Trail of the Month: August 2008
Nearly 45 years ago, when the word "rail-trail" hadn't yet entered the American vocabulary, a naturalist in Chicago took note of a branching network of out-of-service tracks in the city's western suburbs. The Chicago, Aurora & Elgin Railroad (CA&E), known as the "Roarin' Elgin," had built multiple corridors as part of its interurban railway—unusual in 1902 for its electrified third rail. In that unused right-of-way, May Theilgaard Watts saw enormous potential.
Watts had written a number of flower and tree guides, and she imagined how a trail might replace those rails as a natural sanctuary and community attraction—a place to stretch your legs as well as your imagination. On September 25, 1963, she published a letter-to-the-editor in the Chicago Tribune to share her vision.
"We are human beings," she wrote. "We are able to walk upright on two feet. We need a footpath. Right now there is a chance for Chicago and its suburbs to have a footpath, a long one.
"The right-of-way of the Aurora electric road lies waiting. If we have courage and foresight, such as made possible the Long Trail in Vermont and the Appalachian Trail from Maine to Georgia, and the network of public footpaths in Britain, then we can create from this strip a proud resource."
"Look ahead some years into the future," she continued. "Imagine yourself going for a walk on an autumn day. Choose some part of the famed Illinois footpath. Where the highway crosses it, you enter over a stile. The path lies ahead, curving around a hawthorn tree, then proceeding under the shade of a forest of sugar maple trees, dipping into a hollow with ferns, then skirting a thicket of wild plum, to straighten out for a long stretch of prairie, tall grass prairie, with big blue stem and blazing star and silphium and goldenrod."
"That is all in the future, the possible future. Right now the right-of-way lies waiting, and many hands are itching for it. Many bulldozers are drooling."
Watts' letter inspired an immediate outpouring of public support. Within months, a group of pioneering volunteers formed the nonprofit Illinois Prairie Path (IPP) corporation. Those advocates scraped together funding from membership dues, donations and a few small grants to lease the corridor from DuPage County in 1966. They took on full responsibility for developing the pathway, and by 1967 had hung the first trail signs. "It was not entirely up to snuff yet," says Paul Mooring, one of the original IPP members and longtime president, but still exciting to see Watt's dream realized.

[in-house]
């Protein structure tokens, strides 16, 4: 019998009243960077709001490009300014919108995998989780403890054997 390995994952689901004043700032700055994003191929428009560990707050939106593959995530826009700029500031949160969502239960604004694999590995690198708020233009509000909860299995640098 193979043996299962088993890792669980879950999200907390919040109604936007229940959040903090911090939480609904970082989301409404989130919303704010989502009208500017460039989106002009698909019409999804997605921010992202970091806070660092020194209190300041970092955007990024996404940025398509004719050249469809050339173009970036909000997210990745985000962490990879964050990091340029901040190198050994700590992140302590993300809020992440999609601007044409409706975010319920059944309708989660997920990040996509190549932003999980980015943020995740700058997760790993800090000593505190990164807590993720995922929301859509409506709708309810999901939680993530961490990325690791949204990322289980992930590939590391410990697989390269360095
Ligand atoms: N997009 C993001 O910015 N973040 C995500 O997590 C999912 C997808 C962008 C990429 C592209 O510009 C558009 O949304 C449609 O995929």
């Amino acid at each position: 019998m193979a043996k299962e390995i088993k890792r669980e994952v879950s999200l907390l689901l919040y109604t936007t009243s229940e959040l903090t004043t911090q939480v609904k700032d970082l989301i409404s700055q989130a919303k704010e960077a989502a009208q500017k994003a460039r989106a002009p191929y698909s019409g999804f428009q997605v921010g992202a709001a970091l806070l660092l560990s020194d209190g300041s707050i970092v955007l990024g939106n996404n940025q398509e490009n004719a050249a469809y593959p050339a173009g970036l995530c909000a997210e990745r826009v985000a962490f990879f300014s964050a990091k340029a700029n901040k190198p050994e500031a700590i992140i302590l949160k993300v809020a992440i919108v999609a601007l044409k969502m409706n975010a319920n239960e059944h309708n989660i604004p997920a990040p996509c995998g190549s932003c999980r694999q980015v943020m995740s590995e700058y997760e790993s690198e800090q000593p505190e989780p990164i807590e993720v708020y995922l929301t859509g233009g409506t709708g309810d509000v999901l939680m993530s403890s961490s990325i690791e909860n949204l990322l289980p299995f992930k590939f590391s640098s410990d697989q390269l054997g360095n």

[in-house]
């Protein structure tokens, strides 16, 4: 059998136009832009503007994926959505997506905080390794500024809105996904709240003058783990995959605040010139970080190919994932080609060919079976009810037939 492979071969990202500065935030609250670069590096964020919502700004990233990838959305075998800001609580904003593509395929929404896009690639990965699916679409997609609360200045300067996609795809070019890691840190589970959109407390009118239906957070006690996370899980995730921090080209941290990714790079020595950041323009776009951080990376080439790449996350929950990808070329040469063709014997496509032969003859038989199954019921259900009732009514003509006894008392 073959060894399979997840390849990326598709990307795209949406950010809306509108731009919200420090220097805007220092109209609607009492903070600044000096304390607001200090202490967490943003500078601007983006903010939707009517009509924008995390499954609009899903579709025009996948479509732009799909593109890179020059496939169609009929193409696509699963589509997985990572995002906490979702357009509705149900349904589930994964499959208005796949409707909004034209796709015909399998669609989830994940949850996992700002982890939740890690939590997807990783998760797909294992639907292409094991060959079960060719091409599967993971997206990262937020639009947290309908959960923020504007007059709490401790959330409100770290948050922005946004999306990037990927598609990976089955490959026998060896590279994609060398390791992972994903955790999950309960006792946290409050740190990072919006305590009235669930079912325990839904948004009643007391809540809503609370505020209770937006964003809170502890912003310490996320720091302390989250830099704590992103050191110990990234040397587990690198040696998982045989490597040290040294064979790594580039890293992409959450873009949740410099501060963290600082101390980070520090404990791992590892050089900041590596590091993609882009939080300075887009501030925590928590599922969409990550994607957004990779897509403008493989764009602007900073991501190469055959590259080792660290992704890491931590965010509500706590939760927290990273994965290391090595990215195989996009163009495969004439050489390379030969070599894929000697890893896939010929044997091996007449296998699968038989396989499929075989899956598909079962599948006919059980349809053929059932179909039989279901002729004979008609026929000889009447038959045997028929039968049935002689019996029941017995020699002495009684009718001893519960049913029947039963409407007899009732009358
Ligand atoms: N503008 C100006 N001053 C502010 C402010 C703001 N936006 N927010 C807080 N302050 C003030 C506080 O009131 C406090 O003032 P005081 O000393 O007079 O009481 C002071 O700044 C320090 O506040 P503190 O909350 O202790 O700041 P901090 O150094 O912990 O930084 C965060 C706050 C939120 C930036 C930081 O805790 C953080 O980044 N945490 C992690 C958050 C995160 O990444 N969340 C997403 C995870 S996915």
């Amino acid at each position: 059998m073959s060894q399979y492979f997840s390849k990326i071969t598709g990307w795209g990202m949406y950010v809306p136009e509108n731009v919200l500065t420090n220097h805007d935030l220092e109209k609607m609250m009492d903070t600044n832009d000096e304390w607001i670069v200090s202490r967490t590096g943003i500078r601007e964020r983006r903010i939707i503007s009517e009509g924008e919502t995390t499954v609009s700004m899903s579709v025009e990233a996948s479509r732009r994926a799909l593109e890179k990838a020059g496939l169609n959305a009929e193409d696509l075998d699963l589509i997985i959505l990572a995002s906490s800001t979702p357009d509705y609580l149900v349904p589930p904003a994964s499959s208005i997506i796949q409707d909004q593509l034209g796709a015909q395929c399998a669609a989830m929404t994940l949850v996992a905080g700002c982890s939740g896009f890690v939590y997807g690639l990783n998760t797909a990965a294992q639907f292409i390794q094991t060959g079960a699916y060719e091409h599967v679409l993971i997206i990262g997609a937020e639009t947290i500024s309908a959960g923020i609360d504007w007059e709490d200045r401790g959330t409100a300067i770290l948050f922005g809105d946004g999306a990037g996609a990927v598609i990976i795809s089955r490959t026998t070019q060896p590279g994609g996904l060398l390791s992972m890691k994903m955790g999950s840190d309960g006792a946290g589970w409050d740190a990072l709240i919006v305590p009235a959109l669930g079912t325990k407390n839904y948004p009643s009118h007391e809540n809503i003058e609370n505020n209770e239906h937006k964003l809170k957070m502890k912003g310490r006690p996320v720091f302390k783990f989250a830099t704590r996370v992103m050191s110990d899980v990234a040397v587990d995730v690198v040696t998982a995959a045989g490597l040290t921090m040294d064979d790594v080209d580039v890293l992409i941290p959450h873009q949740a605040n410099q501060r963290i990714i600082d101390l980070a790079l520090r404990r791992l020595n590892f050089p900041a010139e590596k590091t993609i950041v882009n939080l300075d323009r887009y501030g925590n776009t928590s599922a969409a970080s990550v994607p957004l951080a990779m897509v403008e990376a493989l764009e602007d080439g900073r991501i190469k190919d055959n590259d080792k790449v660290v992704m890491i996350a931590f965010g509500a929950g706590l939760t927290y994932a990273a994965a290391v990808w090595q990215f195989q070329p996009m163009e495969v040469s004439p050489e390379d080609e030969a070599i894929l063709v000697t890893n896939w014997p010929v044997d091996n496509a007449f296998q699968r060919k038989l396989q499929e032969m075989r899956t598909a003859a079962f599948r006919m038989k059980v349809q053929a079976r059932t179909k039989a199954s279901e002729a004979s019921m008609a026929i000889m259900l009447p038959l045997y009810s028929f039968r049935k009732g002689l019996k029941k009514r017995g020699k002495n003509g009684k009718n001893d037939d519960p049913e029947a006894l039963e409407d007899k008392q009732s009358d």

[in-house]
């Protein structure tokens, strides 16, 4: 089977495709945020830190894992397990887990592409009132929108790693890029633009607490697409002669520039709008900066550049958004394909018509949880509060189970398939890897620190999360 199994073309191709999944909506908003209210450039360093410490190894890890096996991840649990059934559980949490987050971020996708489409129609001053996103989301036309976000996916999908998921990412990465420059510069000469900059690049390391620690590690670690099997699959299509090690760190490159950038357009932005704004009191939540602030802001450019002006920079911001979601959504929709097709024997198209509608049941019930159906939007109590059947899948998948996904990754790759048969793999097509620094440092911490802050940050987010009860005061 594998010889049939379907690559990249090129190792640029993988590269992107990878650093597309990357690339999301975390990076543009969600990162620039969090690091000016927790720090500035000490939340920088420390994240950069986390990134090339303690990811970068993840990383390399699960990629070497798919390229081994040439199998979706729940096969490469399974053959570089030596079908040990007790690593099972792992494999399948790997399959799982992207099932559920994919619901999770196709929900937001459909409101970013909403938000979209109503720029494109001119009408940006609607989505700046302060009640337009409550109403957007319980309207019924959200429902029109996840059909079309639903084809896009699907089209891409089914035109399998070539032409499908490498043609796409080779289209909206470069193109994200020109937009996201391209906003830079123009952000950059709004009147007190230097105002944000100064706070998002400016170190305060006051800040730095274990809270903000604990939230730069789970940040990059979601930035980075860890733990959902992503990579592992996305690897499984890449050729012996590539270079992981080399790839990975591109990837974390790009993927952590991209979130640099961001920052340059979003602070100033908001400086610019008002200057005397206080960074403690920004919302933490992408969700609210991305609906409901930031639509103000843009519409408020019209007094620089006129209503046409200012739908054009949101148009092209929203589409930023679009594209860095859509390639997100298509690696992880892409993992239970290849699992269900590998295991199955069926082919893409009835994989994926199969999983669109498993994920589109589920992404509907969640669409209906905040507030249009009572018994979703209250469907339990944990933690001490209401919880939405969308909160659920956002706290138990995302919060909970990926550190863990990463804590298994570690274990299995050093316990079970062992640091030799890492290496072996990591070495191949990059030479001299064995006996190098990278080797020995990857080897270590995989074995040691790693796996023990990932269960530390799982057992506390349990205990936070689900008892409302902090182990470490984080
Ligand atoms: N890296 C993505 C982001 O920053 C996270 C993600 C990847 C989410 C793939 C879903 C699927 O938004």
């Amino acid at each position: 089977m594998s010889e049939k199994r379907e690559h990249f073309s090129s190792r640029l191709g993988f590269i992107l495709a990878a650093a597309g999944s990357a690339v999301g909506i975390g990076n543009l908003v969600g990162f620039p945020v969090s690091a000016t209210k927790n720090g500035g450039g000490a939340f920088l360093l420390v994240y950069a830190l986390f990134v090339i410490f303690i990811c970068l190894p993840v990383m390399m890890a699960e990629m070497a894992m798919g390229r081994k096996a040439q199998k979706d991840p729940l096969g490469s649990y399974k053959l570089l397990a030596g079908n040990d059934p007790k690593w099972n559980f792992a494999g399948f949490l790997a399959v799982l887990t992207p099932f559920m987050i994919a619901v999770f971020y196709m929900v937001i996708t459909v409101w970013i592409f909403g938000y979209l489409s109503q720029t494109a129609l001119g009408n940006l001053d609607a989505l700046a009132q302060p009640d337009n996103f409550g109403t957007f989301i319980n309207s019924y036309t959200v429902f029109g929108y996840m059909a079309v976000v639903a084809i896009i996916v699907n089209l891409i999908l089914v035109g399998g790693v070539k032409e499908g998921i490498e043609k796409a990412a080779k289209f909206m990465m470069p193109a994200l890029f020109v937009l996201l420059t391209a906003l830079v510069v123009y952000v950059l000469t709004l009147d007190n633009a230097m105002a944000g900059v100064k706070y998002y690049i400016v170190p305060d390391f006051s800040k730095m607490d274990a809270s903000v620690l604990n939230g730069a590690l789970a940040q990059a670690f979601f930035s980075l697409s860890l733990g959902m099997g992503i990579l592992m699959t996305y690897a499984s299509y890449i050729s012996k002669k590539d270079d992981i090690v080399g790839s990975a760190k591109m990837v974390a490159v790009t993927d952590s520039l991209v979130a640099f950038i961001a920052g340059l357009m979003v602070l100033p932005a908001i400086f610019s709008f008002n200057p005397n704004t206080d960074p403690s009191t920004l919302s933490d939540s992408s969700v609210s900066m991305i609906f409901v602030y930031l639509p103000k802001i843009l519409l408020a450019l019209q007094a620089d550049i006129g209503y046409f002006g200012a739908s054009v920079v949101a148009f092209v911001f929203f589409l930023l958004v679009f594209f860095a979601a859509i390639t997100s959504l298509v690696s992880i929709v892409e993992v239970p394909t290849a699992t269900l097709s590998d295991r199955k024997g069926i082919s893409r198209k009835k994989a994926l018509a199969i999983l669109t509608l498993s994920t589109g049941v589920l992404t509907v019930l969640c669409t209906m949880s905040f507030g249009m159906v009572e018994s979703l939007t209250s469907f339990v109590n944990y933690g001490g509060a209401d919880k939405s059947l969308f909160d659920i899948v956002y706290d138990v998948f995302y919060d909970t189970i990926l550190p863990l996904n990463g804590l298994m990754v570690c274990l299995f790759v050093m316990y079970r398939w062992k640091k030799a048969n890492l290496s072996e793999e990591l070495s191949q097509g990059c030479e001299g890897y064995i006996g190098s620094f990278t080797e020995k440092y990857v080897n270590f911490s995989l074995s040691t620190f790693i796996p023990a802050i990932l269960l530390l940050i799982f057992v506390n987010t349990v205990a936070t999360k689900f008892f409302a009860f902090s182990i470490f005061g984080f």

As it turned out, she proved rather prescient in her imagining of the trail as a "proud resource" and popular outdoors haven. More than 800,000 users now visit the trail each year, says Deborah Fagan, chief planner and county trail system coordinator for DuPage County, and they have many directions to explore.
The pathway's hub begins west of Chicago in Wheaton and branches out in three directions in a rough "Y," including two other off-shoots. In all, the pathway's five legs cover 61 miles across three counties, Kane, Cook and DuPage. The trail needles out to the communities of Elgin, Geneva, Batavia and Aurora—all along the Fox River—and then east from Wheaton through Glen Ellyn and Lombard to I-284.
On the route, you won't need a naturalist's eye to appreciate the forested neighborhoods, wetlands and patches of prairie. "It's quite wooded, often shielded from the villages it passes," says Mooring, who still sits on the board with his wife after more than 40 years. "[And] where there are prairie remnants, we like to keep them intact."
Dick Wilson, vice president of the board, says IPP organizes a controlled burn each spring for the prairie restoration sites. These burns kill off early-arriving weed plants, so they won't choke out native prairie species that crop up later in the season.
"The rest," Mooring says, "is allowed to go as nature chooses." And on the Prairie Path, those choices have paid off. The IPP now passes through several forest preserves, including Lincoln Marsh—a restored 146-acre wildlife area with 300 species of prairie, savanna and wetland plants and animals—and the 470-acre Big Woods Forest Preserve in Aurora. For a trail so intertwined in its busy suburban neighborhoods, the IPP has a wonderful knack for solitude and scenery.
Watts' vision of the trail has endured and flourished, in large part, because of its dedicated volunteers. "Her inspiration was tremendous," Mooring says, and he and many other supporters have been stewards of the pathway since its first days. The IPP solely funded and managed the trail until the 1980s, in fact, when rising insurance costs compelled them to return management to DuPage County. The nonprofit's workload has shrunk, Wilson says, because the county picked up right where IPP left off. But members still help clean up the corridor, install and repair display cases and water fountains, and work on the prairie restoration sites. Their contribution remains central to the Illinois Prairie Path's groundbreaking legacy.
Always ahead of its time and a granddaddy of the rail-trail movement, Watts' "famed" little footpath has just been named the sixth inductee to Rails-to-Trails Conservancy's Rail-Trail Hall of Fame.
For more information, photos and user reviews of the trail, or to post your own, please visit TrailLink.com.